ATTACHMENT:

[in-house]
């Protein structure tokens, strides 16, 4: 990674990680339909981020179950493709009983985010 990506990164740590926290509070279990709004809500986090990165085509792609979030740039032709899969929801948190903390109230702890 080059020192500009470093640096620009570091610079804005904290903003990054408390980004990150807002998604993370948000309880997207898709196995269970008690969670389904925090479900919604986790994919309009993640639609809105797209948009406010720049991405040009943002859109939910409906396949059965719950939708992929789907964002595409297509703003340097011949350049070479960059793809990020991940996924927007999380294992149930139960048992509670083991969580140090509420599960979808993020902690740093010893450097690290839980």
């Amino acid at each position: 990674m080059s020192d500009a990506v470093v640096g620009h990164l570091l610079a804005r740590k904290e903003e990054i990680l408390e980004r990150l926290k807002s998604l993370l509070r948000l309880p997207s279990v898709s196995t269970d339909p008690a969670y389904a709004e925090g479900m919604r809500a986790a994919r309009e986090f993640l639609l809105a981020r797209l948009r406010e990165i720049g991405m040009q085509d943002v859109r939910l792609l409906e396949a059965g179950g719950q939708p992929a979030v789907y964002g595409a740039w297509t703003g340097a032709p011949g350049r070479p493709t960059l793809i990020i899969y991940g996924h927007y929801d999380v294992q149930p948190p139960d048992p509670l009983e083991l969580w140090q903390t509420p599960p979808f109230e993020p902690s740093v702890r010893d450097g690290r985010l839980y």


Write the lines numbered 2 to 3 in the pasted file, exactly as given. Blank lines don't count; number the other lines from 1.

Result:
């Protein structure tokens, strides 16, 4: 990674990680339909981020179950493709009983985010 990506990164740590926290509070279990709004809500986090990165085509792609979030740039032709899969929801948190903390109230702890 080059020192500009470093640096620009570091610079804005904290903003990054408390980004990150807002998604993370948000309880997207898709196995269970008690969670389904925090479900919604986790994919309009993640639609809105797209948009406010720049991405040009943002859109939910409906396949059965719950939708992929789907964002595409297509703003340097011949350049070479960059793809990020991940996924927007999380294992149930139960048992509670083991969580140090509420599960979808993020902690740093010893450097690290839980």
């Amino acid at each position: 990674m080059s020192d500009a990506v470093v640096g620009h990164l570091l610079a804005r740590k904290e903003e990054i990680l408390e980004r990150l926290k807002s998604l993370l509070r948000l309880p997207s279990v898709s196995t269970d339909p008690a969670y389904a709004e925090g479900m919604r809500a986790a994919r309009e986090f993640l639609l809105a981020r797209l948009r406010e990165i720049g991405m040009q085509d943002v859109r939910l792609l409906e396949a059965g179950g719950q939708p992929a979030v789907y964002g595409a740039w297509t703003g340097a032709p011949g350049r070479p493709t960059l793809i990020i899969y991940g996924h927007y929801d999380v294992q149930p948190p139960d048992p509670l009983e083991l969580w140090q903390t509420p599960p979808f109230e993020p902690s740093v702890r010893d450097g690290r985010l839980y």